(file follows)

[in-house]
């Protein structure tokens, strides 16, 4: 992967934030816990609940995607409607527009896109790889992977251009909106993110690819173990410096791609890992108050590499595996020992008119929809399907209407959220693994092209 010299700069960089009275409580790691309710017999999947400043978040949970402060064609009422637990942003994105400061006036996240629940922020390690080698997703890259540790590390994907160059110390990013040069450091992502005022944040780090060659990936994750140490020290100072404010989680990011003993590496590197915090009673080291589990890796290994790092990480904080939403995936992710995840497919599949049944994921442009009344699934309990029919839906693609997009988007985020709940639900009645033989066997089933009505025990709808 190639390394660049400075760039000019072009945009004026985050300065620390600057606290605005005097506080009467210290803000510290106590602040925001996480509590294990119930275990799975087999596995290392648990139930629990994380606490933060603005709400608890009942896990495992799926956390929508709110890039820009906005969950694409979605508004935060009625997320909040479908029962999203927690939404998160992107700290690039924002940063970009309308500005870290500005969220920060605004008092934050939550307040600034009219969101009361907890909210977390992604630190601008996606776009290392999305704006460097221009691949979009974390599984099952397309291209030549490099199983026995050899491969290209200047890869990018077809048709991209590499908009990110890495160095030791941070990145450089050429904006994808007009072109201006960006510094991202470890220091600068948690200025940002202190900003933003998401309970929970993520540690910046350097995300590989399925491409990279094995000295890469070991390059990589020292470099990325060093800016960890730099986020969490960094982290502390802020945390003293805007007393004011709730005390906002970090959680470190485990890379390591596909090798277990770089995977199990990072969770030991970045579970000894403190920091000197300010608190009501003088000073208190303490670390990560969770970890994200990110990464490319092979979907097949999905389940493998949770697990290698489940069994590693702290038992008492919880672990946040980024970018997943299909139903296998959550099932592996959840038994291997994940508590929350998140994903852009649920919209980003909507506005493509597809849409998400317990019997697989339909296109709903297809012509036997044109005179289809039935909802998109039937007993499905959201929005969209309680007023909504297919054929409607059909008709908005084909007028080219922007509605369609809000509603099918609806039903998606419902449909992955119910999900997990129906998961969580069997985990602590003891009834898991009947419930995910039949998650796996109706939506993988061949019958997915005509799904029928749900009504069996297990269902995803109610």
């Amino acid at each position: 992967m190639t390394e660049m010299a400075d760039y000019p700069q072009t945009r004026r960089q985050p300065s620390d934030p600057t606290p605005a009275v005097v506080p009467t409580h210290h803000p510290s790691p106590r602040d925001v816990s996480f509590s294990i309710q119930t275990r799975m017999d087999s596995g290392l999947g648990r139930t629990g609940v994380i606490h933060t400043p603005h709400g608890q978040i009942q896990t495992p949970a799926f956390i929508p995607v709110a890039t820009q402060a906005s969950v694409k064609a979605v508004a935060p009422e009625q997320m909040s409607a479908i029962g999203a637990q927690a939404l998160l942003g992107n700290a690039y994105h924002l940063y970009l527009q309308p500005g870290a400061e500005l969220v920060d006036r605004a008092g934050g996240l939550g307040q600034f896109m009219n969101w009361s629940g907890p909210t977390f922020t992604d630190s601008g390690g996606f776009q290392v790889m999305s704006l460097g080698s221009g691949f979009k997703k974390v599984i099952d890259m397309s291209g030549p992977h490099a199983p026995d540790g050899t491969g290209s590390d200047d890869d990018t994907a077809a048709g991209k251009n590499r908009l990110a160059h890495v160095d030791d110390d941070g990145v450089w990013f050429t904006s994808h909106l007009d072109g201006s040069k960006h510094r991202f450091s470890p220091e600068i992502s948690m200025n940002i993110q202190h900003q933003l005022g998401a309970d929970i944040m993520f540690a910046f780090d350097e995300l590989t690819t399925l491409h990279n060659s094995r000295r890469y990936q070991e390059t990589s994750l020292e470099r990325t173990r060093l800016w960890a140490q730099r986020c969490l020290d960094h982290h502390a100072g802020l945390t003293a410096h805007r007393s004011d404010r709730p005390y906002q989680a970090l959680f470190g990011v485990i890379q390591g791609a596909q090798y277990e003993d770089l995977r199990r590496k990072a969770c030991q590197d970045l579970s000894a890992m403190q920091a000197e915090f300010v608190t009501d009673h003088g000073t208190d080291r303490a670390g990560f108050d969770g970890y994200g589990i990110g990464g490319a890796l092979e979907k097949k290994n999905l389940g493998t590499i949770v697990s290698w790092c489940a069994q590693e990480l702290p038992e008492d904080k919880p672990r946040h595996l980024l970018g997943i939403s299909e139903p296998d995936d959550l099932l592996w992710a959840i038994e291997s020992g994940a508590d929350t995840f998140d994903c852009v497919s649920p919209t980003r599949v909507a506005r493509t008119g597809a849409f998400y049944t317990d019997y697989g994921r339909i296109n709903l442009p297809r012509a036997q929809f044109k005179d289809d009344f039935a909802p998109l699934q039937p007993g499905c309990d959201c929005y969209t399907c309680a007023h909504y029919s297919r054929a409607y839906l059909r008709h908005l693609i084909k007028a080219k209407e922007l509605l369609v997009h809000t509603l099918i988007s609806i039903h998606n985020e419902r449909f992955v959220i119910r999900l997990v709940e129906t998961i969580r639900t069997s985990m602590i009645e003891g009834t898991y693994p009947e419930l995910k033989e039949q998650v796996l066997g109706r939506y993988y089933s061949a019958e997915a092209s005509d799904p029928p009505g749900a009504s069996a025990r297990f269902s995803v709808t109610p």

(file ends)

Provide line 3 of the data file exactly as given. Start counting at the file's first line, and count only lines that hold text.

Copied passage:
């Amino acid at each position: 992967m190639t390394e660049m010299a400075d760039y000019p700069q072009t945009r004026r960089q985050p300065s620390d934030p600057t606290p605005a009275v005097v506080p009467t409580h210290h803000p510290s790691p106590r602040d925001v816990s996480f509590s294990i309710q119930t275990r799975m017999d087999s596995g290392l999947g648990r139930t629990g609940v994380i606490h933060t400043p603005h709400g608890q978040i009942q896990t495992p949970a799926f956390i929508p995607v709110a890039t820009q402060a906005s969950v694409k064609a979605v508004a935060p009422e009625q997320m909040s409607a479908i029962g999203a637990q927690a939404l998160l942003g992107n700290a690039y994105h924002l940063y970009l527009q309308p500005g870290a400061e500005l969220v920060d006036r605004a008092g934050g996240l939550g307040q600034f896109m009219n969101w009361s629940g907890p909210t977390f922020t992604d630190s601008g390690g996606f776009q290392v790889m999305s704006l460097g080698s221009g691949f979009k997703k974390v599984i099952d890259m397309s291209g030549p992977h490099a199983p026995d540790g050899t491969g290209s590390d200047d890869d990018t994907a077809a048709g991209k251009n590499r908009l990110a160059h890495v160095d030791d110390d941070g990145v450089w990013f050429t904006s994808h909106l007009d072109g201006s040069k960006h510094r991202f450091s470890p220091e600068i992502s948690m200025n940002i993110q202190h900003q933003l005022g998401a309970d929970i944040m993520f540690a910046f780090d350097e995300l590989t690819t399925l491409h990279n060659s094995r000295r890469y990936q070991e390059t990589s994750l020292e470099r990325t173990r060093l800016w960890a140490q730099r986020c969490l020290d960094h982290h502390a100072g802020l945390t003293a410096h805007r007393s004011d404010r709730p005390y906002q989680a970090l959680f470190g990011v485990i890379q390591g791609a596909q090798y277990e003993d770089l995977r199990r590496k990072a969770c030991q590197d970045l579970s000894a890992m403190q920091a000197e915090f300010v608190t009501d009673h003088g000073t208190d080291r303490a670390g990560f108050d969770g970890y994200g589990i990110g990464g490319a890796l092979e979907k097949k290994n999905l389940g493998t590499i949770v697990s290698w790092c489940a069994q590693e990480l702290p038992e008492d904080k919880p672990r946040h595996l980024l970018g997943i939403s299909e139903p296998d995936d959550l099932l592996w992710a959840i038994e291997s020992g994940a508590d929350t995840f998140d994903c852009v497919s649920p919209t980003r599949v909507a506005r493509t008119g597809a849409f998400y049944t317990d019997y697989g994921r339909i296109n709903l442009p297809r012509a036997q929809f044109k005179d289809d009344f039935a909802p998109l699934q039937p007993g499905c309990d959201c929005y969209t399907c309680a007023h909504y029919s297919r054929a409607y839906l059909r008709h908005l693609i084909k007028a080219k209407e922007l509605l369609v997009h809000t509603l099918i988007s609806i039903h998606n985020e419902r449909f992955v959220i119910r999900l997990v709940e129906t998961i969580r639900t069997s985990m602590i009645e003891g009834t898991y693994p009947e419930l995910k033989e039949q998650v796996l066997g109706r939506y993988y089933s061949a019958e997915a092209s005509d799904p029928p009505g749900a009504s069996a025990r297990f269902s995803v709808t109610p």